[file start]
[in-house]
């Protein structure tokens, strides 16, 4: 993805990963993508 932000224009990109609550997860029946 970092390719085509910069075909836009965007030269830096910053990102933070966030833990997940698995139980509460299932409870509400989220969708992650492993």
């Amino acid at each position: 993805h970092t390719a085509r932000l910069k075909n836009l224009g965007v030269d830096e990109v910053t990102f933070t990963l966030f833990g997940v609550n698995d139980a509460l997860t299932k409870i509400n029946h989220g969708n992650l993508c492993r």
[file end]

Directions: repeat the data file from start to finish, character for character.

[in-house]
């Protein structure tokens, strides 16, 4: 993805990963993508 932000224009990109609550997860029946 970092390719085509910069075909836009965007030269830096910053990102933070966030833990997940698995139980509460299932409870509400989220969708992650492993």
């Amino acid at each position: 993805h970092t390719a085509r932000l910069k075909n836009l224009g965007v030269d830096e990109v910053t990102f933070t990963l966030f833990g997940v609550n698995d139980a509460l997860t299932k409870i509400n029946h989220g969708n992650l993508c492993r």